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Event Archive - Shock Corridor Cinema Presents: A Sissy Spacek Double Bill. BADLANDS + 3 WOMEN.:

Tue. November 11th 2003 7:30 the fifty fifty arts collective (All Ages) 7:30
$2
Shock Corridor Cinema Presents

A Sissy Spacek Double Bill

Tuesday, Nov. 11th 7:30 & 9:15 PM

@the fifty fifty arts collective
416 Craigflower Rd.

$2 (one admission price for both films)


Shock Corridor Cinema pays homage to actor Sissy Spacek, whose geeky frame and freckled faced complexion stood in for the alternative "all-American girl" of the 70s. Her performances consistently make us reconsider “femininity” as many of her early films question social roles, especially those for young women. While the film adaptation of Carrie would be the most glaring example of this theme, in an effort to showcase lesser known, but equally charged films, we present two from the vaults that highlight both spacek's talent as an actor and the once challenging roles for women offered by the Hollywood studios (a long forgotten practice to be sure).


Born on Christmas Day 1949, Mary Elizabeth Spacek, later nicknamed Sissy by her two brothers, began her exceptional life, in Quitman Texas. At age six she began studying the arts of voice and dance. By age Seventeen it became clear Sissy was a born and developing performer and she made her move to New York in pursuit of a career. There she contributed her singing voice to the Bohemian coffee house Scene in Greenwich Village and speaking voice to the TV Commercial industry. Tiring of this, the fair-haired, freckled faced, aspiring actress enrolled at the Lee Strasberg Theatrical Institute. It was during her time there that Sissy landed her first feature film role, the unforgettable Holly, in Terence Mallick’s Badlands.

Badlands (Terence Mallick, 1973)

Inspired by, but not based upon, the true life stories of Charles Starkweather and Caril Fugate, Badlands tells the tale of high school Holly (Sissy Spacek) and much older Kit (a rather young Martin Sheen) and their rancorous romance. These two seemingly bored, obsessive, young people team up and spread a trail of death across Dakota in an attempt to reach Montana and find some kind of refuge from responsibility, discrepancy, the law; society in general. This film would inspire Tarantino’s original script for Natural Born Killers – before Oliver Stone tweaked it to his maniacal liking. Also of interesting note: the title track to Bruce Springsteen’s oblique Nebraska album is, in part, a homage to this landmark film.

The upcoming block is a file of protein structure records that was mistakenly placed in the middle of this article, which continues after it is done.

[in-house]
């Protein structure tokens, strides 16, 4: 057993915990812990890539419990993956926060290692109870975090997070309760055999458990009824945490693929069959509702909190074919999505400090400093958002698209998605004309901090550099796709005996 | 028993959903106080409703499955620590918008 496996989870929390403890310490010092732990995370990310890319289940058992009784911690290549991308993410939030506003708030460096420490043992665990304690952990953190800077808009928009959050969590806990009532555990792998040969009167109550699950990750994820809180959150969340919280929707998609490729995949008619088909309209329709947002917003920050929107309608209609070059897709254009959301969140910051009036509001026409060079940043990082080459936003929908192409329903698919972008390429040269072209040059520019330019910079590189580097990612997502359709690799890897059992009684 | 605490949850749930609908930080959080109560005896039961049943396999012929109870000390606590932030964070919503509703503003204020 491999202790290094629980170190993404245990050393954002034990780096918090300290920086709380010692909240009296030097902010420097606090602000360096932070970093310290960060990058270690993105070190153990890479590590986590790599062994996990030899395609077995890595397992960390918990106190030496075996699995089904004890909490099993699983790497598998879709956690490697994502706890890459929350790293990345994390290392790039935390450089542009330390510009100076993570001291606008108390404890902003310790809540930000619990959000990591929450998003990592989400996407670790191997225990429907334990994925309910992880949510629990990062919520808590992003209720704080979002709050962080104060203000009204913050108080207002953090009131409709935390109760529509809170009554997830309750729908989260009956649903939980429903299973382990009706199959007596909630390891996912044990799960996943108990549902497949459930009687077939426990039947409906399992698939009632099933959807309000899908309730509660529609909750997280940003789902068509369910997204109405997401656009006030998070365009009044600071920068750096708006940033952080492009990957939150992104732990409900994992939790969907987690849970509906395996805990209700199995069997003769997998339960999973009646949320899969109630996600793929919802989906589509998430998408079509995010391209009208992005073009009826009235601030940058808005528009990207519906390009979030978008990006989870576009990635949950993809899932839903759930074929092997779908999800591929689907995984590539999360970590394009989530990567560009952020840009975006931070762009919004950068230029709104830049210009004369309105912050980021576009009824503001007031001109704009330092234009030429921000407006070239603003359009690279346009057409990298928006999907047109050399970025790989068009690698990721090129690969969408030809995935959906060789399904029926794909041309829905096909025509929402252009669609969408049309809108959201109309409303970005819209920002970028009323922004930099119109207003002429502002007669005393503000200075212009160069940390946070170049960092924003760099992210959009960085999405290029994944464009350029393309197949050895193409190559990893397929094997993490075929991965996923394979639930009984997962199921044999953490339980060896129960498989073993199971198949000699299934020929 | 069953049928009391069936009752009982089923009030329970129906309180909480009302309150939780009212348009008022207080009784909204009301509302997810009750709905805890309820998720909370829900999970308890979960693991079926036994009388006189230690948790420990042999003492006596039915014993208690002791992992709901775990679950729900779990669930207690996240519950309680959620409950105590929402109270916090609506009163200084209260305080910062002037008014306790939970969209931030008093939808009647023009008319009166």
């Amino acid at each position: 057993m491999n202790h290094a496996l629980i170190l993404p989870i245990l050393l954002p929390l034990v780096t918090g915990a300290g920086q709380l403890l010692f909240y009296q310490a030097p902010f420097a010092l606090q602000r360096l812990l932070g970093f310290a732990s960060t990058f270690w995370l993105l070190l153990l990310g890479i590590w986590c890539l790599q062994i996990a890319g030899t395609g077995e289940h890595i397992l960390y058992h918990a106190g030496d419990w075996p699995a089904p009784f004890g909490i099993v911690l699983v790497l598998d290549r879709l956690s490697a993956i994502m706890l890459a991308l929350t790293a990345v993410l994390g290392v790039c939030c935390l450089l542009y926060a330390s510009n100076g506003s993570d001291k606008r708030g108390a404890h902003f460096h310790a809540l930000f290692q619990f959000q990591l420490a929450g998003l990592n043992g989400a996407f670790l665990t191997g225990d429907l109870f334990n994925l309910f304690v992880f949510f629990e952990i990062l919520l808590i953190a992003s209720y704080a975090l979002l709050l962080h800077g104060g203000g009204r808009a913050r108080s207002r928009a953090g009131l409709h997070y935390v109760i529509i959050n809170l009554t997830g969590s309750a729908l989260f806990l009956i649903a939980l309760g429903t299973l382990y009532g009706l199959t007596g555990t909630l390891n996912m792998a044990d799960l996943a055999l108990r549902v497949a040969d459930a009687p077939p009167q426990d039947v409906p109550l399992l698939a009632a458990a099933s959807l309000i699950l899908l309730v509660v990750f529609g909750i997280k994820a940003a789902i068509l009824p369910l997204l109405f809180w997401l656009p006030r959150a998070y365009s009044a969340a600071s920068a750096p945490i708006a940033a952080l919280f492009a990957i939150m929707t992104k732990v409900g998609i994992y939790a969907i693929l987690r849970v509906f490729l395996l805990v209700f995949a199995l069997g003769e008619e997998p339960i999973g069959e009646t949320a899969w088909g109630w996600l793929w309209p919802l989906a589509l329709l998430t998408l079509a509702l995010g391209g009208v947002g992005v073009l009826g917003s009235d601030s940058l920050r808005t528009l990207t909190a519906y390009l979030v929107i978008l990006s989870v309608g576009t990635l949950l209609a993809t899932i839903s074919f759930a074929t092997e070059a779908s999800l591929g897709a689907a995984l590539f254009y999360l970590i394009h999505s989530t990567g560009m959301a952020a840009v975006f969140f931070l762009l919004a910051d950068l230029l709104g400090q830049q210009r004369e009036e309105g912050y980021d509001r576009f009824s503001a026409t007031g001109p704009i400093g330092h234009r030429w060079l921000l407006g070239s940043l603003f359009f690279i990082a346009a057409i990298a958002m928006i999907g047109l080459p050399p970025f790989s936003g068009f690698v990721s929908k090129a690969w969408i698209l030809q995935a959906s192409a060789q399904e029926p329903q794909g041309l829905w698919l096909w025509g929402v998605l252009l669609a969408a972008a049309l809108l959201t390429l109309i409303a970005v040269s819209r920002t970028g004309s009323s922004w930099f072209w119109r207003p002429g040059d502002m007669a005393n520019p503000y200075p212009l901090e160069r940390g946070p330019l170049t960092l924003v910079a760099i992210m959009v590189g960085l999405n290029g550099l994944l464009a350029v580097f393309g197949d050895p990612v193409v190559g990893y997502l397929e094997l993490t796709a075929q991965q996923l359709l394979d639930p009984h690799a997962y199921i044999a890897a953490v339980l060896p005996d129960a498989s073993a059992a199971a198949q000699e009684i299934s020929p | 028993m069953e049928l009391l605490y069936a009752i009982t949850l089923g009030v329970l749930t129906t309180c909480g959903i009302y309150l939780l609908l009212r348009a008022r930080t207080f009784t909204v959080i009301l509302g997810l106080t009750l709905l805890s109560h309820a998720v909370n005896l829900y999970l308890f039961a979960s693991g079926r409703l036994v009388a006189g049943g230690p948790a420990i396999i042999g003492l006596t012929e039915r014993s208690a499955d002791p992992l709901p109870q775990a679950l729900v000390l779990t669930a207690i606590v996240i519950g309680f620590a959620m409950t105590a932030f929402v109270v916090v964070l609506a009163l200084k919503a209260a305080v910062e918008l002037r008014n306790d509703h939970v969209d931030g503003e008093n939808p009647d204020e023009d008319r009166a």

The couple’s first victim is Holly's father (Warren Oats) who marks Kit out as unsuitable for his daughter. This instigates the young lovers automobile tear across the badlands of Dakota with twenty-five year old, legal Kit making the running while Holly tags along, because she just killed her guardian. The two live a survivalist life in the wild and on the road, occasionally foraying back to the real world to rob whomever they can, when the need or mood arises; a moral bankruptcy that would eventually find its way into many mainstream films of the 90s, some twenty years later.
The two characters develop exceptionally slowly and discretely, one might think in an attempt to convey the distance from both the social conscience and world the two seek. The characters’ more intimate or interpersonal relationships are described, however slightly, by Holly’s running narrative. It’s throughout this narrative that one becomes painfully aware that Holly is in fact fifteen, and just as confused as the rest of us were/are at that age, and unaware of the reality of the position she has found herself in. Within these subtle complexities the viewer becomes bound in the convoluted plight for simplicity these characters have found in themselves. The stunning, naturally lit images, space Midwest landscape is augmented by delicate musical themes of “Musica Poetica”, by German composer Carl Orff; watching this film a fantastical, magical experience which everyone should have the chance to live via the big screen.


3 Women (Robert Altman, 1977)

After making Badlands in 1973, Sissy landed the title role in Brian De Palma’s rendition of Stephen King’s Carrie in 1976. This became Sissy’s career breakthrough and in 1977 the young actress was cast by the revered director of the day, Robert Altman for his film 3 Women alongside the other lanky actor of the 70s, Shelly Duval.

The enigmatic narrative of 3 Women plays like Ingmar Bergman's Persona. Set in a flea-bitten Southern California desert town, the film was supposedly inspired by a dream Altman had while his wife was in the hospital.
Spacek’s character Pinky arrives from small-town Texas and begins working at a rehabilitation centre. She latches on to [Robert] Duvall, who gladly assumes the role of social tutor, unaware that the other characters living in her building and at work mock her. Spacek moves in with Duvall, and, after a half-hearted suicide attempt following a disastrous party, a transformation of roles takes place.
When the pregnant wife (Janice Rule) of their brutal drunken landlord delivers a stillborn son, the cycle of change reverses itself again and the three women set up uneasy housekeeping. Reverberant imagery and astonishing performances hold attention through this challenging work. Difficult to find in Video stores and slowly developing a cult audience. Don’t miss your chance to see this work!
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